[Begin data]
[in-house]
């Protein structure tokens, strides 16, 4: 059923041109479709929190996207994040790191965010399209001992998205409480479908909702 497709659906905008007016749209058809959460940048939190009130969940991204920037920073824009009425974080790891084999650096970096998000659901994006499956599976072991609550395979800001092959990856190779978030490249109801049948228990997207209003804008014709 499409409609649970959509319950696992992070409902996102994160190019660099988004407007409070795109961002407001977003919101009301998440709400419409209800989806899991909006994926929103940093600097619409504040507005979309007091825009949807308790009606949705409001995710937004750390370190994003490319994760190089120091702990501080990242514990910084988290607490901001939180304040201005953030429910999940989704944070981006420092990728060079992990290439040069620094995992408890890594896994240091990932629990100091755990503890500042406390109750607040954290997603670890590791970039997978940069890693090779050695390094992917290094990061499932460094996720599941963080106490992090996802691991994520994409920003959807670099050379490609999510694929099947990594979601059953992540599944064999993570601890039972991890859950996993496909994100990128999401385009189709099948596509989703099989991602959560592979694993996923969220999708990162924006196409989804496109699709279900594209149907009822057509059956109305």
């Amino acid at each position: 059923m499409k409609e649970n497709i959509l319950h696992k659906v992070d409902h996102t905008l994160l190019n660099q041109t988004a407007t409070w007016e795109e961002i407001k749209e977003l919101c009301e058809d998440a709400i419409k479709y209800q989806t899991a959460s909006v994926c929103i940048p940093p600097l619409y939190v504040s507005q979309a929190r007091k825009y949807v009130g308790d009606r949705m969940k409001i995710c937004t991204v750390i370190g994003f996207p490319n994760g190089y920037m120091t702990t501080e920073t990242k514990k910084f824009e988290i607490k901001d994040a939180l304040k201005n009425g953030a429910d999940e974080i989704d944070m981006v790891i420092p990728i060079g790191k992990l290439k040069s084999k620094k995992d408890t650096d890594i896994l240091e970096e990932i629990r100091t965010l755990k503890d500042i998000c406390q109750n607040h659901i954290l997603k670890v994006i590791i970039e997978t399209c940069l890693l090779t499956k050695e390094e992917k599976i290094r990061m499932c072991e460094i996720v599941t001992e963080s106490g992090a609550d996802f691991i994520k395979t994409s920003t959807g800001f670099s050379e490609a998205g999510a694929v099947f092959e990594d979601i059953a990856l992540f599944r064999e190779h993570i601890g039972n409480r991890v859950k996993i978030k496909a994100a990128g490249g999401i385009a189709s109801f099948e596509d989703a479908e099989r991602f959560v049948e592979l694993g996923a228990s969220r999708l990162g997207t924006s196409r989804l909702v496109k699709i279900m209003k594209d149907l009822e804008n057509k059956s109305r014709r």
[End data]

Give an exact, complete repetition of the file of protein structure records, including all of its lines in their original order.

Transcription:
[in-house]
């Protein structure tokens, strides 16, 4: 059923041109479709929190996207994040790191965010399209001992998205409480479908909702 497709659906905008007016749209058809959460940048939190009130969940991204920037920073824009009425974080790891084999650096970096998000659901994006499956599976072991609550395979800001092959990856190779978030490249109801049948228990997207209003804008014709 499409409609649970959509319950696992992070409902996102994160190019660099988004407007409070795109961002407001977003919101009301998440709400419409209800989806899991909006994926929103940093600097619409504040507005979309007091825009949807308790009606949705409001995710937004750390370190994003490319994760190089120091702990501080990242514990910084988290607490901001939180304040201005953030429910999940989704944070981006420092990728060079992990290439040069620094995992408890890594896994240091990932629990100091755990503890500042406390109750607040954290997603670890590791970039997978940069890693090779050695390094992917290094990061499932460094996720599941963080106490992090996802691991994520994409920003959807670099050379490609999510694929099947990594979601059953992540599944064999993570601890039972991890859950996993496909994100990128999401385009189709099948596509989703099989991602959560592979694993996923969220999708990162924006196409989804496109699709279900594209149907009822057509059956109305």
């Amino acid at each position: 059923m499409k409609e649970n497709i959509l319950h696992k659906v992070d409902h996102t905008l994160l190019n660099q041109t988004a407007t409070w007016e795109e961002i407001k749209e977003l919101c009301e058809d998440a709400i419409k479709y209800q989806t899991a959460s909006v994926c929103i940048p940093p600097l619409y939190v504040s507005q979309a929190r007091k825009y949807v009130g308790d009606r949705m969940k409001i995710c937004t991204v750390i370190g994003f996207p490319n994760g190089y920037m120091t702990t501080e920073t990242k514990k910084f824009e988290i607490k901001d994040a939180l304040k201005n009425g953030a429910d999940e974080i989704d944070m981006v790891i420092p990728i060079g790191k992990l290439k040069s084999k620094k995992d408890t650096d890594i896994l240091e970096e990932i629990r100091t965010l755990k503890d500042i998000c406390q109750n607040h659901i954290l997603k670890v994006i590791i970039e997978t399209c940069l890693l090779t499956k050695e390094e992917k599976i290094r990061m499932c072991e460094i996720v599941t001992e963080s106490g992090a609550d996802f691991i994520k395979t994409s920003t959807g800001f670099s050379e490609a998205g999510a694929v099947f092959e990594d979601i059953a990856l992540f599944r064999e190779h993570i601890g039972n409480r991890v859950k996993i978030k496909a994100a990128g490249g999401i385009a189709s109801f099948e596509d989703a479908e099989r991602f959560v049948e592979l694993g996923a228990s969220r999708l990162g997207t924006s196409r989804l909702v496109k699709i279900m209003k594209d149907l009822e804008n057509k059956s109305r014709r």